WASHINGTON (AP) — One day out from their last debate, Republican Mitt Romney and President Barack Obama are cramming foreign policy and taking a rare break from swing-state campaigning.
Monday's face-off in Boca Raton, Fla., represents one of the last major opportunities for Obama and Romney to capture the attention of millions of voters — especially that small but sought-after group of voters who haven't yet made up their minds.
Obama was holed up in Camp David in Maryland's Catoctin Mountains, where he arrived Friday to prep for the debate, a 90-minute encounter focused on international affairs. With him at the presidential retreat were a band of top advisers including National Security Adviser Tom Donilon, campaign strategist David Axelrod and White House senior adviser David Plouffe.
Romney planned to spend the weekend in Florida, continuing intensive preparation that has consumed large amounts of his time in recent weeks.
Foreign policy has surfaced as a prominent issue in the waning weeks of the race, elevated by a deadly attack on the U.S. Consulate in Benghazi, Libya, and a restive situation in Syria. Although polls show voters continue to prioritize economic issues, both candidates are aggressively pitching themselves as more competent to be commander in chief.
Applying pressure on Obama were prominent Romney supporters, who took to the Sunday talk shows to argue the president has weakened national security and failed to lead other nations in confronting major global problems.
Ohio Sen. Rob Portman, who played Obama in Romney's debate preparations, lashed out at the president on NBC's "Meet the Press" over a New York Times report Saturday claiming that Iran and the U.S. have agreed in principle to direct negotiations for the first time. The White House later said it is prepared for one-on-one talks but that there's no agreement now to meet.
Portman said the report appeared to him to be "another example of a national security leak from the White House."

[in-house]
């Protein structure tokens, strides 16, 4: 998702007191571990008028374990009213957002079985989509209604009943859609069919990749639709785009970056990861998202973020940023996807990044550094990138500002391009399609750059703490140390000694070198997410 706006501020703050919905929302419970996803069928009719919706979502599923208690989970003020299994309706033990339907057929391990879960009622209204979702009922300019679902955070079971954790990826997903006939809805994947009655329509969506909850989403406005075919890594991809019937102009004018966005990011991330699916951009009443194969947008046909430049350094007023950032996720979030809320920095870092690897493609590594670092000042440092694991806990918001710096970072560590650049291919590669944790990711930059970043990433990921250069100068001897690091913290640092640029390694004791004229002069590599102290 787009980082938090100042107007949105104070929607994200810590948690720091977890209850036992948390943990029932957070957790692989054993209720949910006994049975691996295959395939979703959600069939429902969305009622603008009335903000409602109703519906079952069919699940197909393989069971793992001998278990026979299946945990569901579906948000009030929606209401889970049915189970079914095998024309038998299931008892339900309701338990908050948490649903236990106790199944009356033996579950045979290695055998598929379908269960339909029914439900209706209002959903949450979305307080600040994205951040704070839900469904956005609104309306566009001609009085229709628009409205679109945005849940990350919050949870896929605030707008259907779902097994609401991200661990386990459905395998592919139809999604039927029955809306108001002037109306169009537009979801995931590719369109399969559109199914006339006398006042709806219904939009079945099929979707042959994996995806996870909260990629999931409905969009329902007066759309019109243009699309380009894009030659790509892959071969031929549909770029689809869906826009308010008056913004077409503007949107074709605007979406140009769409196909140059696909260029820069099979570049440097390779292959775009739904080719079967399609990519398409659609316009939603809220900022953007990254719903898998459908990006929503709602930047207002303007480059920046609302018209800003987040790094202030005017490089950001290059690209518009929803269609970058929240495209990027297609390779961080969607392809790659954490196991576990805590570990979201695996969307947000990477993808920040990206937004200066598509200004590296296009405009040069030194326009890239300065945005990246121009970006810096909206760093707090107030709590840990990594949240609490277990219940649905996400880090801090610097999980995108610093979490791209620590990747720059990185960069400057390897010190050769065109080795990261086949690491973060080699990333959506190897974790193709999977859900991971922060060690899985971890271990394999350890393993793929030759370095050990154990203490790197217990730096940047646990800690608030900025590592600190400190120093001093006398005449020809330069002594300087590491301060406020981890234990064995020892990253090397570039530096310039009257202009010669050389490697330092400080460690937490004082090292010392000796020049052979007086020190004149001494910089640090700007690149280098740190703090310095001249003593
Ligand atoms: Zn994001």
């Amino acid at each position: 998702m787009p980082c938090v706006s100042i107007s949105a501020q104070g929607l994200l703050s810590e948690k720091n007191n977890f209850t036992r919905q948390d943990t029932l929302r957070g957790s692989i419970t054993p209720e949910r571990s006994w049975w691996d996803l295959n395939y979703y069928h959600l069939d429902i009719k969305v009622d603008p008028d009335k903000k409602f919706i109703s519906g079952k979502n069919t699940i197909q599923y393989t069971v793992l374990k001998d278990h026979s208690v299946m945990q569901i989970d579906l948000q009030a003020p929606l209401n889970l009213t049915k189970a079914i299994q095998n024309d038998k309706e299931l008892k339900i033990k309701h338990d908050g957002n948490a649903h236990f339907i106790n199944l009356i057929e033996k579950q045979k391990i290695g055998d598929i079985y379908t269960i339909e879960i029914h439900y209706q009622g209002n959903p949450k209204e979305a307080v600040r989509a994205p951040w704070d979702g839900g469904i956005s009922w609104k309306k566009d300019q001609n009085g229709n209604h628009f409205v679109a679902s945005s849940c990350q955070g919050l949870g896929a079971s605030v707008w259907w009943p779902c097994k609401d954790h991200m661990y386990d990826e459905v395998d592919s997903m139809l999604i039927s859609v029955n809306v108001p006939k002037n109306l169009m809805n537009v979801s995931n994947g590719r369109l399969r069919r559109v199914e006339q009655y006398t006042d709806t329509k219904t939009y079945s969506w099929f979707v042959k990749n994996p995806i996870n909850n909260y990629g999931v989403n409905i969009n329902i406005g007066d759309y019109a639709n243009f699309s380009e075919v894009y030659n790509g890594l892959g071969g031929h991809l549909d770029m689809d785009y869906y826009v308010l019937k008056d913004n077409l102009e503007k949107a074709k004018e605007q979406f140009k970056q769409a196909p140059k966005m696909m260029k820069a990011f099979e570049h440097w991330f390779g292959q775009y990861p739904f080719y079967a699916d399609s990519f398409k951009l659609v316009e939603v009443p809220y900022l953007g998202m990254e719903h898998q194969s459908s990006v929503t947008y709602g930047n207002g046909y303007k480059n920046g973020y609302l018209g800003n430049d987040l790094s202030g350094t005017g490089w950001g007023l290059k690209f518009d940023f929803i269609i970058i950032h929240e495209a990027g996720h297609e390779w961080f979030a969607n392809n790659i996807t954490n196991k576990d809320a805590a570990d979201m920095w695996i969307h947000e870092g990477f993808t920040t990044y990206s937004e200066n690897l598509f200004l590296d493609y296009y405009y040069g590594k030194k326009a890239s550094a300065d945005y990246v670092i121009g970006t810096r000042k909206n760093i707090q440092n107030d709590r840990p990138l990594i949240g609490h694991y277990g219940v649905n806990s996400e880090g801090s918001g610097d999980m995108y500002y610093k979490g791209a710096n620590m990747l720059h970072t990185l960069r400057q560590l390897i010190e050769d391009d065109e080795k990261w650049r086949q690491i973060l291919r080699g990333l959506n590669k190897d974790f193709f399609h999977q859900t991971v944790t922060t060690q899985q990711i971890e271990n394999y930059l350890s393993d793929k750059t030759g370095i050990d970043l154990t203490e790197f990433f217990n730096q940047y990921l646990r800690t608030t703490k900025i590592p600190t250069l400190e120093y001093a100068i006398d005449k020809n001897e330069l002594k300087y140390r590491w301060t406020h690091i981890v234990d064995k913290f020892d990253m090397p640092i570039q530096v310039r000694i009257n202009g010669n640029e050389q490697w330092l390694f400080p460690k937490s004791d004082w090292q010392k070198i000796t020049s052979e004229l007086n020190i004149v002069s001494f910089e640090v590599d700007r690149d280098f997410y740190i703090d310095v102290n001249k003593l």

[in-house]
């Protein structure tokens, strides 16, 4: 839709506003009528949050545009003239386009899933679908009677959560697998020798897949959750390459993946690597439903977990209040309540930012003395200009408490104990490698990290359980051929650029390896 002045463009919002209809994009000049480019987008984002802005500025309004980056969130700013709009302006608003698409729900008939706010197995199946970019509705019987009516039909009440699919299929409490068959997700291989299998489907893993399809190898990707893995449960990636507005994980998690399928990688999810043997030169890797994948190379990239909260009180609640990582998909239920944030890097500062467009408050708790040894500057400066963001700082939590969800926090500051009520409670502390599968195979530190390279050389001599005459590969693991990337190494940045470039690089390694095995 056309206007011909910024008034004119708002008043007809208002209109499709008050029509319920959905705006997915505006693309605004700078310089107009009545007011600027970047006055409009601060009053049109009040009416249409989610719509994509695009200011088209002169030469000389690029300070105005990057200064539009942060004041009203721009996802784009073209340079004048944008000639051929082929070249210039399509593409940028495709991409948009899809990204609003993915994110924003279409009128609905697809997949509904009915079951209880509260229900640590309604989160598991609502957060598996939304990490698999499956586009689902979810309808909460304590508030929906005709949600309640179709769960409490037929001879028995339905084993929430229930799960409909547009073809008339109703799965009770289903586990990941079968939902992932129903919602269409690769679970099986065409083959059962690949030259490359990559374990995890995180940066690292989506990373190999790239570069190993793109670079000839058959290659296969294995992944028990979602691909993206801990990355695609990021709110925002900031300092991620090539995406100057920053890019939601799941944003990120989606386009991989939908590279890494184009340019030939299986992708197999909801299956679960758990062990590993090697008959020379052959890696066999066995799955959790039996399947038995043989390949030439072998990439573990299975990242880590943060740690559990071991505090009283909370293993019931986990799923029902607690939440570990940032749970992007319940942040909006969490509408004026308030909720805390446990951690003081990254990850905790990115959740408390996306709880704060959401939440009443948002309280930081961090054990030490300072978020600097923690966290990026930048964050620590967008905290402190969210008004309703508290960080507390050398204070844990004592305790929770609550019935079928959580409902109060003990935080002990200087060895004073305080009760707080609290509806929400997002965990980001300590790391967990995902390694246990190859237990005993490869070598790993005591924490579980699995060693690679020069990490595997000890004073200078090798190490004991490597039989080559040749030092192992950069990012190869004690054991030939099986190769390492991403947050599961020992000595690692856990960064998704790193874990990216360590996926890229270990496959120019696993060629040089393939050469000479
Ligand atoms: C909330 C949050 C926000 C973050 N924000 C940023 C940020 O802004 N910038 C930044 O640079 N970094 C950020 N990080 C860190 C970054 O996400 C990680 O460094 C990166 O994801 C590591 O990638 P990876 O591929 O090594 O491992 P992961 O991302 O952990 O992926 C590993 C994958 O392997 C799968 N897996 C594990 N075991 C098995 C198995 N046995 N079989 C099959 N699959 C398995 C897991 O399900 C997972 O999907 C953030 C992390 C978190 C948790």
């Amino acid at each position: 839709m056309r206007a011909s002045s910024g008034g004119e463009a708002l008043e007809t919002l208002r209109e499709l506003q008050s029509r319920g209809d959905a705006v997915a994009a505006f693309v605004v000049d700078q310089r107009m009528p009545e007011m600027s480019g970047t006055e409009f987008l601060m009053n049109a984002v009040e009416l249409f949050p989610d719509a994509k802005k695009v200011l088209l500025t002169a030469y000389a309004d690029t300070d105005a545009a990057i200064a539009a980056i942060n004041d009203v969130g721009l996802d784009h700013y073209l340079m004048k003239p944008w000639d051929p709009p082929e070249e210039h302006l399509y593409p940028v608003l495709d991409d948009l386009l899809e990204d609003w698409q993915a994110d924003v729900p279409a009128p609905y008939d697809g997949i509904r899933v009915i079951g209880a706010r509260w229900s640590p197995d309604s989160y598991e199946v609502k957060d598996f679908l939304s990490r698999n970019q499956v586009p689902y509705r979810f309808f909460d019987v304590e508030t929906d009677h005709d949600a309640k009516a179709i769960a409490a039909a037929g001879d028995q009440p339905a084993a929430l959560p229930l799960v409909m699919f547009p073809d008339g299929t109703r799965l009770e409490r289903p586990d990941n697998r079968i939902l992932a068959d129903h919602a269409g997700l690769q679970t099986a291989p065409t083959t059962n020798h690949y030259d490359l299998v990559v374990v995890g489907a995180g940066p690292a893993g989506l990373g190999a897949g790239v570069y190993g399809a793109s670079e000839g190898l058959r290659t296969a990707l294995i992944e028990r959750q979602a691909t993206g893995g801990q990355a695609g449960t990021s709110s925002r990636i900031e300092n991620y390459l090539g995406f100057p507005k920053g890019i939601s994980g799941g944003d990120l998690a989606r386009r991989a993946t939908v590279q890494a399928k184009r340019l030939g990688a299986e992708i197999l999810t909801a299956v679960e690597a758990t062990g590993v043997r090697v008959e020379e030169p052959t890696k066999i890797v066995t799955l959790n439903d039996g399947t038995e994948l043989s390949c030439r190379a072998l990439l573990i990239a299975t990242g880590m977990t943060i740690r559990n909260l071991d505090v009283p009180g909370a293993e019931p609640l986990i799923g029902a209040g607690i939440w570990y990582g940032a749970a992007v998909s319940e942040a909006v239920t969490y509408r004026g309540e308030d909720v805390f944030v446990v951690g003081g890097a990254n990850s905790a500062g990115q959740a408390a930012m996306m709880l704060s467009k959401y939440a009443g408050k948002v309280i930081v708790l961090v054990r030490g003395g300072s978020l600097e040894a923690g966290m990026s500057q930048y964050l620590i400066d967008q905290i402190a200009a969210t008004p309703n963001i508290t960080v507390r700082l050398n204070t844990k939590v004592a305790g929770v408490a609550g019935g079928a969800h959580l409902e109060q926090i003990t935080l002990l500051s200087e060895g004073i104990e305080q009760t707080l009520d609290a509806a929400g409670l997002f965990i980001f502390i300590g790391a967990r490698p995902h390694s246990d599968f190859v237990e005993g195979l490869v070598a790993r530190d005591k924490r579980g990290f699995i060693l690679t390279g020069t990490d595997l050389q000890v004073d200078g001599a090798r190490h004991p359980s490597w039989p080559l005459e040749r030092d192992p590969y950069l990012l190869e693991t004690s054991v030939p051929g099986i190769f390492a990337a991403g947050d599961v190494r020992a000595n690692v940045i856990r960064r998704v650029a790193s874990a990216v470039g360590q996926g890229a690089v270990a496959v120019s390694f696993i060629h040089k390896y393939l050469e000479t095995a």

"They've done a lot of that," he added, alluding to accusations over the summer that Obama's administration was leaking security information for political gain.
Chicago Mayor Rahm Emanuel, Obama's former chief of staff, said when the president took office, the U.S. was isolated from the global community over efforts to prevent Iran from acquiring a nuclear weapon.
"Three and a half years later, the tables have been turned. Iran is isolated from the rest of the world," Emanuel told ABC's "This Week." ''Now, that was steady, determined, dogged leadership, setting out a course."
Keeping the focus on the economy, Romney's campaign released a new ad Sunday highlighting his record as governor of Massachusetts. The spot highlights Obama's recent comment that as president, he's learned "you can't change Washington from the inside."
"Some can't live up to their promises. Others find a way," the ad says, claiming that Romney worked cross the aisle to accomplish goals in Massachusetts.
Romney's campaign would not say where the spot will air.
In an unusually quiet day on the campaign trail, Romney running mate Paul Ryan was the only candidate to be out in front of voters. The Wisconsin congressman plans two events Sunday in Iowa, including one in Sioux City with country singer Mark Wills, plus an evening rally in Colorado.
Still, with a tight race closing in, neither Romney nor Obama can afford more than a few days away from the handful of states that will decide the winner.
Obama planned a whirlwind excursion starting after Monday's debate. Events Tuesday in Florida and Ohio will be followed by around-the-clock campaigning Wednesday in Davenport, Iowa; Denver; Los Angeles and Las Vegas. Then on to Tampa, Fla.; Richmond, Va.; and Cleveland on Thursday, when Obama will also return home to Chicago to vote early as part of the campaign's push for early and absentee voting.
In a sign that the candidates' time has become the most precious commodity, Obama's aides said he planned to sleep Wednesday night aboard Air Force One and would call undecided voters from the airplane between stops.
Associated Press writer Kasie Hunt in Florida contributed.